Hungarian Radiology

[Remembering Rodé Iván on his 20th death anniversary 1910-1989]

EMED Alexander

JULY 15, 2009

Hungarian Radiology - 2009;83(02)

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Hungarian Radiology

[Stories of Professor Zsebők Zoltán told by his pupil]

MÓZSA Szabolcs

Hungarian Radiology

[Balloon dilatation and metallic stent placement in inferior vena cava stenosis complicating liver transplantation]

DOROS Attila, NÉMETH Andrea, HARTMANN Erika, DEÁK Pál Ákos, FEHÉRVÁRI Imre, TÓTH Szabolcs, NEMES Balázs, KÓBORI László

[INTRODUCTION - The only successful therapy for end stage liver cirrhosis is liver transplantation. The anastomotic stenosis of the inferior vena cava is rare but serious complication. In these cases surgery is a high risk procedure; therefore interventional radiological methods are recommended. PATIENTS AND METHODS - Eleven patients developed 12 caval stenosis from 365 liver transplant recipients in Budapest. One of the patients had caval stenosis again after retransplantation. Dilatation was performed with 10- 25 mm large balloon catheters in 6 cases and 6 metallic stents (12-24 mm in diameter) were implanted. All the procedures were performed via the common femoral vein. RESULTS - The success of the intervention was measured by the morphological results, clinical signs and by the changes of superior-inferior vena cava pressure gradients. Before the intervention 14 Hgmm mean pressure gradient was measured, which decreased to 8 Hgmm post intervention. Eleven patients developed renal insufficiency before treatment; this was reversible in 6 cases. One patient had impaired renal function before treatment, and later on again, after retransplantation. Three of 4 patients with renal insufficiency died in the post operative period. One stent migration was noticed prompting surgical fixation of the stent. CONCLUSION - Inferior vena cava stenosis represents a serious complication after liver transplantation, causing ascites, hydrothorax and venous congestion in the kidneys and the liver. In the critical post operative period surgery is not recommended, risking the viability of the liver and the life of the patient. Interventional radiology with balloon dilatation and stent implantation is the method of choice in these cases, primary stenting with large self expanding metallic stents is necessary in elastic stenosis caused by torsion of the anastomosis.]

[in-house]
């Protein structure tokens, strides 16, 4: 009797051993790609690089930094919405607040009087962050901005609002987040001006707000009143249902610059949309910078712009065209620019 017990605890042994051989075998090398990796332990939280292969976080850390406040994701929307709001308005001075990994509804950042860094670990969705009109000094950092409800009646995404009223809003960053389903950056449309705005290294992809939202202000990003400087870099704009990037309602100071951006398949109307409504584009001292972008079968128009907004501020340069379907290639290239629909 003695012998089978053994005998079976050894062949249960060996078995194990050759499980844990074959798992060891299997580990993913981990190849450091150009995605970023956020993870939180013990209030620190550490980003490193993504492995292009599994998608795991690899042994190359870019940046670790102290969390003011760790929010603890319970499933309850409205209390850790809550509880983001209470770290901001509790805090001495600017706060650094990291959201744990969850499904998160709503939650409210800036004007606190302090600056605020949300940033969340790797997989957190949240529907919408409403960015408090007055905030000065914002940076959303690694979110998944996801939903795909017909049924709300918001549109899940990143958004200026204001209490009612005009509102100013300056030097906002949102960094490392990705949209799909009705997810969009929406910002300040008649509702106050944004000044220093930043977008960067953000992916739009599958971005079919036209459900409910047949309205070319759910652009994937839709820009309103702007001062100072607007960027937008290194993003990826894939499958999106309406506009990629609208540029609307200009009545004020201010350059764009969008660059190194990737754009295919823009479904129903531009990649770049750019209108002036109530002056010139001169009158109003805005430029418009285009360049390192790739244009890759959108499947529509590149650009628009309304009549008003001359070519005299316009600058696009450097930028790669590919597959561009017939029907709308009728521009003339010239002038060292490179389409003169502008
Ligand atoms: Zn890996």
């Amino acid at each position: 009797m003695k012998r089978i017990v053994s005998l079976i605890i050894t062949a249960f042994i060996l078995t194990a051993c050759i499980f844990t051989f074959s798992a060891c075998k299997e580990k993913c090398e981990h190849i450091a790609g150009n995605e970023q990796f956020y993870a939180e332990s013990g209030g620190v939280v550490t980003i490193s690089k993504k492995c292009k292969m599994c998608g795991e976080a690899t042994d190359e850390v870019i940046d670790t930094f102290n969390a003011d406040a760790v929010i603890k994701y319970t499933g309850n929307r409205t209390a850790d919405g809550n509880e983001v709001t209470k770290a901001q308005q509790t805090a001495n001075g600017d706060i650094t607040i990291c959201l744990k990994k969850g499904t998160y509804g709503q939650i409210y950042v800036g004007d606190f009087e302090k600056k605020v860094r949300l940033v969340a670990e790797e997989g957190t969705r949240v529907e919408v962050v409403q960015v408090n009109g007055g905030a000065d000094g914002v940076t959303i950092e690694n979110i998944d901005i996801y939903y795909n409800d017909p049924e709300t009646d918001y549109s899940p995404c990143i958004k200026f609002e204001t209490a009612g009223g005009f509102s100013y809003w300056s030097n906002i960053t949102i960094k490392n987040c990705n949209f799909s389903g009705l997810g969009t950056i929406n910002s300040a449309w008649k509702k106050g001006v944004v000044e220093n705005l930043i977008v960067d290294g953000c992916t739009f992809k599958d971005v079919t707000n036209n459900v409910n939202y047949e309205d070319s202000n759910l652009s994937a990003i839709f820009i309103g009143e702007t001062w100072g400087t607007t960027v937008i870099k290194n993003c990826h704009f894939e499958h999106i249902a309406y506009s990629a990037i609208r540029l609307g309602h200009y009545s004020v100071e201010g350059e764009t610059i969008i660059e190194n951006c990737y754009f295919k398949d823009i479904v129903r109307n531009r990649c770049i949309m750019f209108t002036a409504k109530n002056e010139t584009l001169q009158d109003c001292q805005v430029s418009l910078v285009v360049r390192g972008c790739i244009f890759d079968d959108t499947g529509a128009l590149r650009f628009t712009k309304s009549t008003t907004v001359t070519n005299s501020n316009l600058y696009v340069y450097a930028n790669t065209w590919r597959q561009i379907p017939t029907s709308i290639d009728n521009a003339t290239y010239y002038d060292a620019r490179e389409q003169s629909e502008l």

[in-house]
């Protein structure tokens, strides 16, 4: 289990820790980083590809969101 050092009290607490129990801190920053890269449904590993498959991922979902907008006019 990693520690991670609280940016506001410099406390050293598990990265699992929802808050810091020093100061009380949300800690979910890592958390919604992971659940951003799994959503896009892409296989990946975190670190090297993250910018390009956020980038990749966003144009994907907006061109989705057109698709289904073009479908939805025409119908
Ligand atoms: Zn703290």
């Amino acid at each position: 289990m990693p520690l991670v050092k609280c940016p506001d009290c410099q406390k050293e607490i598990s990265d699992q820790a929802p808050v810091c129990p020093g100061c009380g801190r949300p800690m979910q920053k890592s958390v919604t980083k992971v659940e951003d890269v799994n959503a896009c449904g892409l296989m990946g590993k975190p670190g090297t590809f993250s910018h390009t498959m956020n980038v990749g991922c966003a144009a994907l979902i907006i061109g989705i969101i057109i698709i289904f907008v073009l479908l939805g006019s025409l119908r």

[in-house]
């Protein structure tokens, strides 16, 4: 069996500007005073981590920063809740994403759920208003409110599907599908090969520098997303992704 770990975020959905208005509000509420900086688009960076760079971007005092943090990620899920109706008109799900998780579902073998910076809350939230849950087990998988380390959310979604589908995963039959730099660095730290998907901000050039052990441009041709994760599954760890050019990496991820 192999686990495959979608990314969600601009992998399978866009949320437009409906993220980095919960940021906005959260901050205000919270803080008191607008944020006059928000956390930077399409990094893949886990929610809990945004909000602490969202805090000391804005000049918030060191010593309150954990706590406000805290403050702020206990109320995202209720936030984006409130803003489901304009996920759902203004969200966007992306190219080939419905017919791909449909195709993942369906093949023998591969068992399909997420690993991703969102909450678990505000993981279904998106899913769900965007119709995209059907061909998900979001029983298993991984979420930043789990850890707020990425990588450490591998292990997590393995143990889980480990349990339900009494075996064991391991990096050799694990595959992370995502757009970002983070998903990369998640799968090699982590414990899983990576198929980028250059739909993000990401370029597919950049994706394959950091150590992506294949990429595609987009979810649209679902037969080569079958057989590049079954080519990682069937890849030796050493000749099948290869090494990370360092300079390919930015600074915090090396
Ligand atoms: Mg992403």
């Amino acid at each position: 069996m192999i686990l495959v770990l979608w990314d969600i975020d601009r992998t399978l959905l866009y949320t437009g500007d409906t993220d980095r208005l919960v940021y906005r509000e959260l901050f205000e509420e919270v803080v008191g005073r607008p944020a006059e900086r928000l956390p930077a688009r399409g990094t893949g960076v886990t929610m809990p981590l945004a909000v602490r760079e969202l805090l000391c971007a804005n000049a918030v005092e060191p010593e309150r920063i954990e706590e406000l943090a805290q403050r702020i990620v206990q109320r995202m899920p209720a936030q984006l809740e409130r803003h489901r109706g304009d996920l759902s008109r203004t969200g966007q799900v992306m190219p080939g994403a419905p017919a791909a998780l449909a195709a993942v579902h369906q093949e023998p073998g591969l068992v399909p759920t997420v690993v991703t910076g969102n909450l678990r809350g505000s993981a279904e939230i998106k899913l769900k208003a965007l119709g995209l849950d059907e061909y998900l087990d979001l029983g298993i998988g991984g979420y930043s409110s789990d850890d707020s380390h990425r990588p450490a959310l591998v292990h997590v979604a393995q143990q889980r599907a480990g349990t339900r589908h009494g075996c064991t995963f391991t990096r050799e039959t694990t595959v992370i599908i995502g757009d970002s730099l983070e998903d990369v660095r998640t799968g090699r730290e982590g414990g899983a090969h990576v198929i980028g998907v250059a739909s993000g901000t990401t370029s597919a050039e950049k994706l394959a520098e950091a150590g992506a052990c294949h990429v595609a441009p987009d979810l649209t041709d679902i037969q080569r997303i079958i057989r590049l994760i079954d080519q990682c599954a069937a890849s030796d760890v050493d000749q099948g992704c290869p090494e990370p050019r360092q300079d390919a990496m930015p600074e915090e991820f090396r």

Hungarian Radiology

[15th St. Agata Mammologist Day - Budapest, February 7, 2009]

PETRI Klára

Hungarian Radiology

[Monteggia fracture]

SHAIKH Shoaib, LOMBAY Béla, KISS Ákos

[The Monteggia fracture is a very challenging injury, not only for the treating surgeon but also for the radiologist. The correct and timely identification of the injury is vital for a favourable outcome. Following is an overview of the Monteggia fracture.]

Hungarian Radiology

[Meeting of the Hungarian Association of Radiological Technicians]

VANDULEK Csaba

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